The Mara Wallet app is available on the Google Play and Apple App stores. Once formally launched in a few months, the Mara Wallet will enable users to invest in crypto and send money to their family members in real time without processing times, delays, or high fees. To join the waitlist, download the app on the Google Play or the Apple App Store.
The Mara Wallet pre-launch comes at a critical inflection point in the evolution of Sub-Saharan Africa. The current centralised financial system continues to present ongoing obstacles to the development of both local economies and individuals. As a result, food prices have doubled or even tripled in some areas and created record-breaking interest rates. These systems have prompted a dire need for a decentralised alternative.
Mara’s mission is to facilitate a more equitable distribution of capital by providing an alternative that spans across tribes, class, cultures, and countries.
Mara is building Africa’s portal to the cryptoeconomy through a Pan-African suite of products that addresses a variety of crypto-finance needs while complying with local regulations and being authentically built for the African audience. Mara will initially launch in Kenya and Nigeria, with its first product being a simplified user-friendly Wallet through which users can easily buy, sell, send, and withdraw cryptocurrencies. Mara will also launch a pro exchange for experienced users who prefer a full set of trading options and technical analysis tools. The Mara Chain will launch later, granting savvy developers a place to build decentralised applications that will help shape the future of the African cryptoeconomy. Mara’s executive team includes former executives from Amazon, PayPal, Uber, NVIDIA, Founders Bank, Rappi, and more. The company raised a total of $23M from Coinbase Ventures, Alameda Research (FTX), Distributed Global, TQ Ventures, Day One Ventures, DIGITAL, Nexo, KuCoin Ventures, Huobi Ventures and nearly 100 other crypto investors and angels. The Mara executive team is led by Chi Nnadi, Lucas Llinás Múnera, Dearg OBartuin, Kate Kallot, and Susan Younis.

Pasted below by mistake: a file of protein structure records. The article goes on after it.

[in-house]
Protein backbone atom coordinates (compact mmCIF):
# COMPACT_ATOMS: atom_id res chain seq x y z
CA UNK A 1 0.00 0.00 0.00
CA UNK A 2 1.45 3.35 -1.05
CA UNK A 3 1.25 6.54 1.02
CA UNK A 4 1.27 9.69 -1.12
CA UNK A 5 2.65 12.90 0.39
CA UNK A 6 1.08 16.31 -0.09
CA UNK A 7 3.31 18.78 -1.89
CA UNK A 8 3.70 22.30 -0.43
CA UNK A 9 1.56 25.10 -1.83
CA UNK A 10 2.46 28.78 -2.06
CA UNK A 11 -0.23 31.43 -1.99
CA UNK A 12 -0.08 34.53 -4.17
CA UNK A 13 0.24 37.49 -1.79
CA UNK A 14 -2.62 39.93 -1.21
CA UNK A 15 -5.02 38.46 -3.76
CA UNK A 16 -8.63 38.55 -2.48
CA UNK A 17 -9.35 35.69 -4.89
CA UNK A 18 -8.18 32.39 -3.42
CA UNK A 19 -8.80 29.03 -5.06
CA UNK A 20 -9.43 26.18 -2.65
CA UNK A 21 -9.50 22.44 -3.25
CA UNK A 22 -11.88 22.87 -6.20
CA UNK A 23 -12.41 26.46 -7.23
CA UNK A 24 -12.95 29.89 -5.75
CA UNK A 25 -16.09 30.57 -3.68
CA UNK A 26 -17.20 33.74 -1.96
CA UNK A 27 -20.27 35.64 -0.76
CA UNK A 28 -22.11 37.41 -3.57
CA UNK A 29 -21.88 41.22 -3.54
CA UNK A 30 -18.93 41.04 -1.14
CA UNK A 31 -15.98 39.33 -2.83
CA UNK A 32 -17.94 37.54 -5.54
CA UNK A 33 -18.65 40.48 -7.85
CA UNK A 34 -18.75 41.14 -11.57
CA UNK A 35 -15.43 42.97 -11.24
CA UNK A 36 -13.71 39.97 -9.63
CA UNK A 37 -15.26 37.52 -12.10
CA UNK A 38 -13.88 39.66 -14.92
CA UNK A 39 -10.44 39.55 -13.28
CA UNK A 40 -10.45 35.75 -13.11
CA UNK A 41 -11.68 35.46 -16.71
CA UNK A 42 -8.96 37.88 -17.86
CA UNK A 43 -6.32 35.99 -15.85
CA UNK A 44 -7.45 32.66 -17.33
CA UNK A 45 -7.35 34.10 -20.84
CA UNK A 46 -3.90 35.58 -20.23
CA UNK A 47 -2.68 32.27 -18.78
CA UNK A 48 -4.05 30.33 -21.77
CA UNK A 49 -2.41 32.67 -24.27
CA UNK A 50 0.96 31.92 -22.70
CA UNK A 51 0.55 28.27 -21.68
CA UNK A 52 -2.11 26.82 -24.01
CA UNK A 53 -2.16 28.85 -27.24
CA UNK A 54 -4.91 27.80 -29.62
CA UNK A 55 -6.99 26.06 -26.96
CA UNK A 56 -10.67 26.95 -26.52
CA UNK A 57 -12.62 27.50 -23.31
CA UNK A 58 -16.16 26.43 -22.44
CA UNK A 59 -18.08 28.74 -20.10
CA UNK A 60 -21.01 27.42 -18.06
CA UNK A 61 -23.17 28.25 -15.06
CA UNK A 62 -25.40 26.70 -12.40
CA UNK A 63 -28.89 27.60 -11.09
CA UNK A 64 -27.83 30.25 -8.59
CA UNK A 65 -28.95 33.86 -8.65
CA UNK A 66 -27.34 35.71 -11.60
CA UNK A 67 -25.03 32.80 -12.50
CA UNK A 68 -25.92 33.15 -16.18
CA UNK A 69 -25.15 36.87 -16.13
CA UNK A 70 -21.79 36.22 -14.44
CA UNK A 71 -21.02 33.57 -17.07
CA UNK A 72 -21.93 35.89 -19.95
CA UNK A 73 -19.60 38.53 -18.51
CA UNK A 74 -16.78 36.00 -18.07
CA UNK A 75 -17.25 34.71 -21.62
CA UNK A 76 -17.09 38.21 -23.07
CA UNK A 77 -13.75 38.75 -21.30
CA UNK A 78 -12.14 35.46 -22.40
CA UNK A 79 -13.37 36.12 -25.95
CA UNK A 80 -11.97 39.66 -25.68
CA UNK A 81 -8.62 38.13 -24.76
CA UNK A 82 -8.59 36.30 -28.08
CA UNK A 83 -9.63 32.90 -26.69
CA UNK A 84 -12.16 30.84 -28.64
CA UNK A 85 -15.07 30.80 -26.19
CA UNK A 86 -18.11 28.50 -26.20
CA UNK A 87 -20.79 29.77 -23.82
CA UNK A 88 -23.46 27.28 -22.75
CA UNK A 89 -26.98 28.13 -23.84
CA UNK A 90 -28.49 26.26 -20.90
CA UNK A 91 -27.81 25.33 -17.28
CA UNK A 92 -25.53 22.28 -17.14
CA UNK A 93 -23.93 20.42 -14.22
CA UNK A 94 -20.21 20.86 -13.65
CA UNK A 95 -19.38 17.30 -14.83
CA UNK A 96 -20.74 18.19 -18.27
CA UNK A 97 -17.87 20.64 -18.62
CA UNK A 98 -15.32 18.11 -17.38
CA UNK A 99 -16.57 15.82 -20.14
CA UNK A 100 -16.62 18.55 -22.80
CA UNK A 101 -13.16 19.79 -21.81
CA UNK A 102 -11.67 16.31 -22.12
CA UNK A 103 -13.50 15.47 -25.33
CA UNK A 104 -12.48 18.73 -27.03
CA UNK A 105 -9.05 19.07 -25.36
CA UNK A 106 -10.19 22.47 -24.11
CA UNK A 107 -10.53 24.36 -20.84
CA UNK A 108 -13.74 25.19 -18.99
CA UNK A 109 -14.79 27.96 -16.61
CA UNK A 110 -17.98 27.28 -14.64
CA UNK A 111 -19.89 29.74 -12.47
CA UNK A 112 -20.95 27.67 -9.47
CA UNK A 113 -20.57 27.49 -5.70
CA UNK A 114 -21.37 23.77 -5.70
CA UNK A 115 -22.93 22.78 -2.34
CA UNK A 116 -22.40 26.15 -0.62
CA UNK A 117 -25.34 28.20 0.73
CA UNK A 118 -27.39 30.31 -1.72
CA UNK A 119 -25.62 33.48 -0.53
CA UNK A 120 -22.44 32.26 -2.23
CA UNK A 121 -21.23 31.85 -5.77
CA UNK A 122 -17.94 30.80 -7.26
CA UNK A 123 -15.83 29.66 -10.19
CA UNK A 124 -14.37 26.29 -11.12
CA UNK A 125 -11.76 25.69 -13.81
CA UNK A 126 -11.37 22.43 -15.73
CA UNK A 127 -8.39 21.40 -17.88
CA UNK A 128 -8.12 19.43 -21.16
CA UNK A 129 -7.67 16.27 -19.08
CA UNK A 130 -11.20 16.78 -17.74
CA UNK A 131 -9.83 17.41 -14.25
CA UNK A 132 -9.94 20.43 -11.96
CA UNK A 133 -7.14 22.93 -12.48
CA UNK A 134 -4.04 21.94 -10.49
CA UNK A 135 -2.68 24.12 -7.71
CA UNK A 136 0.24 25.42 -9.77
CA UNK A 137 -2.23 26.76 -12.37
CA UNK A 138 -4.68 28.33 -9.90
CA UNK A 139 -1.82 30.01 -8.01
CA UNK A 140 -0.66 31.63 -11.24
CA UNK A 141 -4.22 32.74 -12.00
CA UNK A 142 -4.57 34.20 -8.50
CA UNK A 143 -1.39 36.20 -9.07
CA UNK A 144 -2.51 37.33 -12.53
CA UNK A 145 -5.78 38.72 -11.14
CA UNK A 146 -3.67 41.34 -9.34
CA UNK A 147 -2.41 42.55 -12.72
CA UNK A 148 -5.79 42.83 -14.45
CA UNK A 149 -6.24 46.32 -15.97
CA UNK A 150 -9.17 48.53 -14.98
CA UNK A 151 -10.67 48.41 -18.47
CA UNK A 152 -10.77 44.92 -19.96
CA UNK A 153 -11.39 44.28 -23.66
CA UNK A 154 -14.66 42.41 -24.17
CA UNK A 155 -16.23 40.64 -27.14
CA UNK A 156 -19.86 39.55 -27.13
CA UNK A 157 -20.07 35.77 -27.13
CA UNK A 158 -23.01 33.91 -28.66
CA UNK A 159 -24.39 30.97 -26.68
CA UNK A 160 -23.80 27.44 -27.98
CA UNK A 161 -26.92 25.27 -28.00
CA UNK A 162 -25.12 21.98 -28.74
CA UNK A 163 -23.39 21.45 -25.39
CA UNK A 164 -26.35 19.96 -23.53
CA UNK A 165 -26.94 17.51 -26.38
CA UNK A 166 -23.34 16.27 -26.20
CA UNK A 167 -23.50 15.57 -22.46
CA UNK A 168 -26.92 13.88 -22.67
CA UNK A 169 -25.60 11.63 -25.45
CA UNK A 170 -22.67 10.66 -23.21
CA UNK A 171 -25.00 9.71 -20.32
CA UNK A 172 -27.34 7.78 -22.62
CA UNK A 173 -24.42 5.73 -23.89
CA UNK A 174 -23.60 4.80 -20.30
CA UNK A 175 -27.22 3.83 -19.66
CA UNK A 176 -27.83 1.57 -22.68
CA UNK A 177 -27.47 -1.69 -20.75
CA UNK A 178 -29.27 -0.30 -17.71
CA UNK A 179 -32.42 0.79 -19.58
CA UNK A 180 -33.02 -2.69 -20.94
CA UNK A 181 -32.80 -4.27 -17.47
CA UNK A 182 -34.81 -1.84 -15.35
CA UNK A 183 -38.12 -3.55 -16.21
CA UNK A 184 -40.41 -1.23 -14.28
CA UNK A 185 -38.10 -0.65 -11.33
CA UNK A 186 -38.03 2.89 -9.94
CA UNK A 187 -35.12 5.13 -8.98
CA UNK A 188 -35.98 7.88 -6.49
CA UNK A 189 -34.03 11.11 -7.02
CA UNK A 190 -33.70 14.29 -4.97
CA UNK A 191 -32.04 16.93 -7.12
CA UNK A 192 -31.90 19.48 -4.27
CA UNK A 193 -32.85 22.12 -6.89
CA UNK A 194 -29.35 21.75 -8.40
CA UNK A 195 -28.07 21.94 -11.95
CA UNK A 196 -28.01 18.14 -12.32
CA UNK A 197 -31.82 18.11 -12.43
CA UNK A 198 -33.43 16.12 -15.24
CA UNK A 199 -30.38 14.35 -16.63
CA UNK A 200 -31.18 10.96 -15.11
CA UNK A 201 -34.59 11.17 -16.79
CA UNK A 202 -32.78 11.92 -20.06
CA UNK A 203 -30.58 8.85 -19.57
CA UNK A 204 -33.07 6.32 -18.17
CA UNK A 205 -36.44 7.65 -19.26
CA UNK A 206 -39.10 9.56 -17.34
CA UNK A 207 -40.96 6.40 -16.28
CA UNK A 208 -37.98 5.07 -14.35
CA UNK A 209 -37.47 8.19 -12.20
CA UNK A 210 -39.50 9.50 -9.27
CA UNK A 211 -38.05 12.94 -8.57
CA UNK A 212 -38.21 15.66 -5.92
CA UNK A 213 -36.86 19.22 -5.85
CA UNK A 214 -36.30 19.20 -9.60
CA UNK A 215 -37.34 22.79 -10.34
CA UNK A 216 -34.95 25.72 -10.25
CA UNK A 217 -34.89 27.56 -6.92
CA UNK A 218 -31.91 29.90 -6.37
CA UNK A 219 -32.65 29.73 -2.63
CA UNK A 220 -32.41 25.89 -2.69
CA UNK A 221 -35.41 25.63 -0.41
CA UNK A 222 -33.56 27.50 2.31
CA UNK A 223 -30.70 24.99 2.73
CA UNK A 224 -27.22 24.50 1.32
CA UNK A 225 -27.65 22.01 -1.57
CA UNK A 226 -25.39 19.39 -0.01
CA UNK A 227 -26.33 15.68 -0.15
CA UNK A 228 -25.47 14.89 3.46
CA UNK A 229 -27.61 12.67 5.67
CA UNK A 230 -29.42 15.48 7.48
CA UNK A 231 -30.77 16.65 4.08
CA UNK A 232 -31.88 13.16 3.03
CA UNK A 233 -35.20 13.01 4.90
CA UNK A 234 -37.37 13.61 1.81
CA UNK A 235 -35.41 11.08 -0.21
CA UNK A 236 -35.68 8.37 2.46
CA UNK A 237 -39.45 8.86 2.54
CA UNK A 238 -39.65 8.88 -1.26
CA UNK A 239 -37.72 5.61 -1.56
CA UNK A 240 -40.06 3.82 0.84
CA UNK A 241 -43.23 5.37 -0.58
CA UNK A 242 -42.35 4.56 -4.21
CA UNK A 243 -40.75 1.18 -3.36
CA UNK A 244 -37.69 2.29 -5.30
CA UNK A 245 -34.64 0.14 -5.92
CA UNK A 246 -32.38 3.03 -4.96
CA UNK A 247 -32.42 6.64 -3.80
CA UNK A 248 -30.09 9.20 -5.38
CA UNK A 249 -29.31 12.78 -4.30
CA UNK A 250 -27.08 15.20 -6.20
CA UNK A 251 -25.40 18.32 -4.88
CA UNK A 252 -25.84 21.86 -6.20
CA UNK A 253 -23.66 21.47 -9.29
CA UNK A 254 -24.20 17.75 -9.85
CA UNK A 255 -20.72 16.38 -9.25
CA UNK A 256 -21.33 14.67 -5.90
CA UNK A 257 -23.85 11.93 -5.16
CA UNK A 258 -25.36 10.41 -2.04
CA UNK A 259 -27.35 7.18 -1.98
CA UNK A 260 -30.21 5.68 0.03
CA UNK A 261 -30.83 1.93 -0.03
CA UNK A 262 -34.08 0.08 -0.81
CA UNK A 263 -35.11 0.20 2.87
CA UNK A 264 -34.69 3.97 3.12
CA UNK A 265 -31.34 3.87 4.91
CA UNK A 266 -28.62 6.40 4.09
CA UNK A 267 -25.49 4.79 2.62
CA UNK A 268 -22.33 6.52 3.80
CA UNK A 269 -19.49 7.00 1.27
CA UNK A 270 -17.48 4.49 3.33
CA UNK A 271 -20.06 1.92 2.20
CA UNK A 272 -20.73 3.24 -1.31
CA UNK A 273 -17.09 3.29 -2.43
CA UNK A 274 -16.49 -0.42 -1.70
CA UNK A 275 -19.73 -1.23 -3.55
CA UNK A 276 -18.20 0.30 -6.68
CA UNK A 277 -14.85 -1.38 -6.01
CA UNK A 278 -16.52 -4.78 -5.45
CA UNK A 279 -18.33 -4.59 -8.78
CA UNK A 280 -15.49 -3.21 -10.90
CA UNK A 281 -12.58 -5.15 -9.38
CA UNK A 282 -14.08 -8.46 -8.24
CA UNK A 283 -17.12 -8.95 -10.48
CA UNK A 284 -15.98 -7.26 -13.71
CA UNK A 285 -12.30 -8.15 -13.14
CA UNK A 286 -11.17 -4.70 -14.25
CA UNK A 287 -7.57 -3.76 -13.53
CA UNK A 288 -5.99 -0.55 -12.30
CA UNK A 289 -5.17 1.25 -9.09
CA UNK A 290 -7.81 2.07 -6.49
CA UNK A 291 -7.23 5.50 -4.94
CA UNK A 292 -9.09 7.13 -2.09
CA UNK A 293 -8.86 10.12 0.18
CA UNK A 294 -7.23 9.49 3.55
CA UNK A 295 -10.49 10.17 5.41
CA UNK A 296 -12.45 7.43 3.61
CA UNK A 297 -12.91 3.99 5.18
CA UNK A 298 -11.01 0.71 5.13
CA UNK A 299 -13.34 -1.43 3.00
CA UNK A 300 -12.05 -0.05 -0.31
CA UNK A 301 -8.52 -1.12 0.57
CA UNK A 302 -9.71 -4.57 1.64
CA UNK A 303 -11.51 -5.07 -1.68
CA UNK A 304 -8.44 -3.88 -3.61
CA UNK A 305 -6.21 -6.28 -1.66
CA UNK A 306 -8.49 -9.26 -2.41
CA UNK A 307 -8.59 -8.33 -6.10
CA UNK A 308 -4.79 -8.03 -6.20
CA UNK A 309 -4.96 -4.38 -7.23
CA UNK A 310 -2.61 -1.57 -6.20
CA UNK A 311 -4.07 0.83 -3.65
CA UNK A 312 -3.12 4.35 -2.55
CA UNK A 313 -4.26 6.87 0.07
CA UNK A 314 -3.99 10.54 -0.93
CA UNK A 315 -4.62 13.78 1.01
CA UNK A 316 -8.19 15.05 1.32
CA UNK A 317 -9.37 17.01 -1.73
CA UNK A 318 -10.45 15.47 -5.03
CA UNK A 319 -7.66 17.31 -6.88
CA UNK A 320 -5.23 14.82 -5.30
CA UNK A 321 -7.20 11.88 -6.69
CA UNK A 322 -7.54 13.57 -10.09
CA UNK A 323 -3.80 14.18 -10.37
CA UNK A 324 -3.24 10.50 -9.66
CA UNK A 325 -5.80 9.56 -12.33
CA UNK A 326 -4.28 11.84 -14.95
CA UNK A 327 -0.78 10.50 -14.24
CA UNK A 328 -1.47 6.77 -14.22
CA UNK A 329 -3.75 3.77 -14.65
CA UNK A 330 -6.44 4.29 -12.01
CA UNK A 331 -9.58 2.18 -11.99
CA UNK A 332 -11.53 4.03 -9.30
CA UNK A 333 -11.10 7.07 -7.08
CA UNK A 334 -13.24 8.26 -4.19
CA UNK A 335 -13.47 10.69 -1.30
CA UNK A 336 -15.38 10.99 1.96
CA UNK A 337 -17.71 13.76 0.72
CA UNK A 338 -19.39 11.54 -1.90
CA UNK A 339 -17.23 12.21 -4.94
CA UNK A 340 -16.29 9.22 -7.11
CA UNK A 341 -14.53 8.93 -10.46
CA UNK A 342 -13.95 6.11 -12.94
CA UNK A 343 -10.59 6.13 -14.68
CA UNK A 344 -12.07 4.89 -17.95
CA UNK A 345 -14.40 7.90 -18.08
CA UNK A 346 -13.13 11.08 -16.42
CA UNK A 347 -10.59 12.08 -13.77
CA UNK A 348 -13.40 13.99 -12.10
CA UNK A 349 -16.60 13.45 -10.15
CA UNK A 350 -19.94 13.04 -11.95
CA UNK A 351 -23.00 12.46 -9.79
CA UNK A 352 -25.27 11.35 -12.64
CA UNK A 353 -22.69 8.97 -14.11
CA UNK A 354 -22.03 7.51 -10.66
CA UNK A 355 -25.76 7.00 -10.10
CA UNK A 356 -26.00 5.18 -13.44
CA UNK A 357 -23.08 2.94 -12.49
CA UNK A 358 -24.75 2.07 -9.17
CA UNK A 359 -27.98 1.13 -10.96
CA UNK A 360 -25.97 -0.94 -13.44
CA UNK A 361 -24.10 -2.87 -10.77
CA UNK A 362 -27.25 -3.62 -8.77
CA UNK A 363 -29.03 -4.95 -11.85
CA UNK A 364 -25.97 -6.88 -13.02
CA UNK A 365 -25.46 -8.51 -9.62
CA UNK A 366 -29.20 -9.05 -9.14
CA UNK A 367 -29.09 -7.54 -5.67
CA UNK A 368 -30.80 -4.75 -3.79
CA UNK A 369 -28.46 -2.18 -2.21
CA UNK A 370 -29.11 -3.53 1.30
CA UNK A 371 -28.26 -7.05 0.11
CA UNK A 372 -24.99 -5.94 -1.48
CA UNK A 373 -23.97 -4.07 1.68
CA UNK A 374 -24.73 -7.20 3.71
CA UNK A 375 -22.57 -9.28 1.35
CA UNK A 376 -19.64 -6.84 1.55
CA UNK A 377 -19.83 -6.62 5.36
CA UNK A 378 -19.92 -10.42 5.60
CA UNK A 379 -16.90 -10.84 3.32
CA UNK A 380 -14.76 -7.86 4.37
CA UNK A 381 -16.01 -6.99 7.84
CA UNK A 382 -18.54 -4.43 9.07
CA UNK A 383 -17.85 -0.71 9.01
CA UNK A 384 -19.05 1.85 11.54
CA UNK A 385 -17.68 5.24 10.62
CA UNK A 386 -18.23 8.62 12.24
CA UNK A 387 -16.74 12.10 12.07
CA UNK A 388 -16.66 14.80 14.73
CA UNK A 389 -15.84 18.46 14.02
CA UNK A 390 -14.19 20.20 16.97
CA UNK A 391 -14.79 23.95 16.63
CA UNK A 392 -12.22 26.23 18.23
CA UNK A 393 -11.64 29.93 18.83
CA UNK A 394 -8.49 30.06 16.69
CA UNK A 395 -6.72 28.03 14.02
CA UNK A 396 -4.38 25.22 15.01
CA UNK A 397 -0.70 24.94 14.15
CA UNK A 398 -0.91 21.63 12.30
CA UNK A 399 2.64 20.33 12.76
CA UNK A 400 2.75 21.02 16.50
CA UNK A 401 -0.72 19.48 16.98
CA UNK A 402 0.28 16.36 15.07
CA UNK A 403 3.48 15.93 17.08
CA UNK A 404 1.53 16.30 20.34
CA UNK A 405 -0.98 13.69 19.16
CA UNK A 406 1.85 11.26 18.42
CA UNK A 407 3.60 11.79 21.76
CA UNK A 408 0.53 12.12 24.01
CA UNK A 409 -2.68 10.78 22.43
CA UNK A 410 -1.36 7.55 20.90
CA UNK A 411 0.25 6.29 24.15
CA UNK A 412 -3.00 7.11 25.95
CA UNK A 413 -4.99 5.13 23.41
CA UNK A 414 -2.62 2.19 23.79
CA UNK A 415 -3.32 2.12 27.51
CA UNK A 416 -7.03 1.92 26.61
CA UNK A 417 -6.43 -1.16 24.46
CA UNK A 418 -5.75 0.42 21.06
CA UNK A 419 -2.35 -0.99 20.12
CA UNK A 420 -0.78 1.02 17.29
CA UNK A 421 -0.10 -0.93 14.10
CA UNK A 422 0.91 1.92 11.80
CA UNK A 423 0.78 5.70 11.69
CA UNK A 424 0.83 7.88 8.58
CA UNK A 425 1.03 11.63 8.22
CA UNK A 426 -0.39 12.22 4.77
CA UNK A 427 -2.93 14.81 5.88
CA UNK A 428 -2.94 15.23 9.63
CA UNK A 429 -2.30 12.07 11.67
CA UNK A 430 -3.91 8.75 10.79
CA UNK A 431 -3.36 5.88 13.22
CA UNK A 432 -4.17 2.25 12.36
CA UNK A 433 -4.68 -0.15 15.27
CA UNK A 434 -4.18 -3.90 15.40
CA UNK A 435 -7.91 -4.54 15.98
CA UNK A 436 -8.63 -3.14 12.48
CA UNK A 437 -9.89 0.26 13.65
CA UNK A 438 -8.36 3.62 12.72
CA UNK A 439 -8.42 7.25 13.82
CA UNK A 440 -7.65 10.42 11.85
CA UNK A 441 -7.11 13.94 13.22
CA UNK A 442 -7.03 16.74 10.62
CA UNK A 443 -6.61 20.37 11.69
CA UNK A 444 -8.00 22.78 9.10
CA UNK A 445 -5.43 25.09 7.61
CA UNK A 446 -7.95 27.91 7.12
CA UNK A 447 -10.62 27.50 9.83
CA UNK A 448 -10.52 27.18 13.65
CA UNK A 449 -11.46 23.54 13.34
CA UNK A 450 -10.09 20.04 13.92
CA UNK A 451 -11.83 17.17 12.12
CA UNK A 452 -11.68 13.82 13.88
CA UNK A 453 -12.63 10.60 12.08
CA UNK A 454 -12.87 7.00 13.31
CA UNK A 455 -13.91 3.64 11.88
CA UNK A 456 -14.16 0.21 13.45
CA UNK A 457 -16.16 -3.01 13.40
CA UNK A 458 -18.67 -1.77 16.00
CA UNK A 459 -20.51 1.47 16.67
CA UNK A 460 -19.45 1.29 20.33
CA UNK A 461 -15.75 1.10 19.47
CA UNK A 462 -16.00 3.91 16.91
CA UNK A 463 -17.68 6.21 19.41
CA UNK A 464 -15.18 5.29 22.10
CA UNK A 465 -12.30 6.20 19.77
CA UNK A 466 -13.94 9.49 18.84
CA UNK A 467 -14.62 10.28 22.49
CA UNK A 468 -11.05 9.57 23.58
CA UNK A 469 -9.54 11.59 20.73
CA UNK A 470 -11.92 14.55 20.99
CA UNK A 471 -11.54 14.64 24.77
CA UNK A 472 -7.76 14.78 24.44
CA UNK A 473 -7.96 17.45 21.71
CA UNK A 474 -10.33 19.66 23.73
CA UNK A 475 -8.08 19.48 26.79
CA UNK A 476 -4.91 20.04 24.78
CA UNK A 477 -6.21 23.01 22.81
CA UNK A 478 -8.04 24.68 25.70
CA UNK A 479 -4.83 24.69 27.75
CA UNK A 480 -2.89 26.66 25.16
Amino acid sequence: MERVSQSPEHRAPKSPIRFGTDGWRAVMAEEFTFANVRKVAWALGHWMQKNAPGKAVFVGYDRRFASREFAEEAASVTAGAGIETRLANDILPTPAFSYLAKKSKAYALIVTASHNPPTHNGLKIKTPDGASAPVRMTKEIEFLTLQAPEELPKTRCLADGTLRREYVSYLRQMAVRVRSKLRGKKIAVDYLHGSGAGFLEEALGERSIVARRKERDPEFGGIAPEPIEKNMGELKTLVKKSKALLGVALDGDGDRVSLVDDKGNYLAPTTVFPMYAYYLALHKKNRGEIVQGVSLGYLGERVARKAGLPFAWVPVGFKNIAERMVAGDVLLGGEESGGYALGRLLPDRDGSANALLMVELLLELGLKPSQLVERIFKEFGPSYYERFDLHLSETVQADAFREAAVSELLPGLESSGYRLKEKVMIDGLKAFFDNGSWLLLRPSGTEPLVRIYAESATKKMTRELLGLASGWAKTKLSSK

For Further information please contact;
Mercy Akamo | Mara VP for Communications
For Further information please contact;
Oladapo Shofu | Mara Communications Manager, West Africa
Tesla Sued Over Having A ‘ Racially Segregated Workplace’
Tesla stock seems to be plummeting after the tech giant was hit with a lawsuit, which details multiple complaints about the company’s mistreatment of Black factory workers.
According to Wall Street Journal, the suit, filed by the California Department of Fair Employment and Housing on Wednesday, includes alleged workplace discrimination happening at Tesla’s U.S. car plant in the San Francisco Bay Area.
“After receiving hundreds of complaints from workers, DFEH found evidence that Tesla’s Fremont factory is a racially segregated workplace where Black workers are subjected to racial slurs and discriminated against in job assignments, discipline, pay, and promotion creating a hostile work environment,” CDFEH’s director Kevin Kish said in a statement.
Tesla responded to the lawsuit in a blog post, insisting that the company takes all the necessary steps to create an inclusive and safe environment for its employees.
“Tesla strongly opposes all forms of discrimination and harassment and has a dedicated Employee Relations team that responds to and investigates all complains,” the company said on Wednesday. “Tesla is also the last remaining automobile manufacturer in California. The Fremont factory has a majority-minority workforce and provides the best paying jobs in the automotive industry to over 30,000 Californians.”
Despite the company’s statement. the lawsuit states that Black employees reported being assigned to more physically demanding tasks compared to their peers of other races, and some reportedly recalled supervisors and managers using racial slurs.
Tesla was previously under fire for reportedly subjecting a Black contract worker to a racially hostile environment. The company ultimately awarded the man $137 million in damages.
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Floyd Mayweather Refuses To Take Photo With Young Male Fan Over His Painted Nails
Floyd Mayweather refused to take a picture with a male teenage fan and mentioned the boy’s painted nails as an issue.
It all went down at a Clippers game over the weekend. The teen approached Floyd and his crew hoping to take a selfie with Floyd after the Clippers vs. Grizzlies game at the Staples Center, according to TMZ
The teen was recording when he captured Floyd rejecting his request.
The fan was visibly upset by the rejection and even went as far as accusing Floyd Mayweather of being homophobic.
“Damn, bro! Floyd’s a homophobe,” the fan exclaimed as Floyd walked away. “…Floyd doesn’t want to take a picture with me because my nails are painted. Bruh, really?!”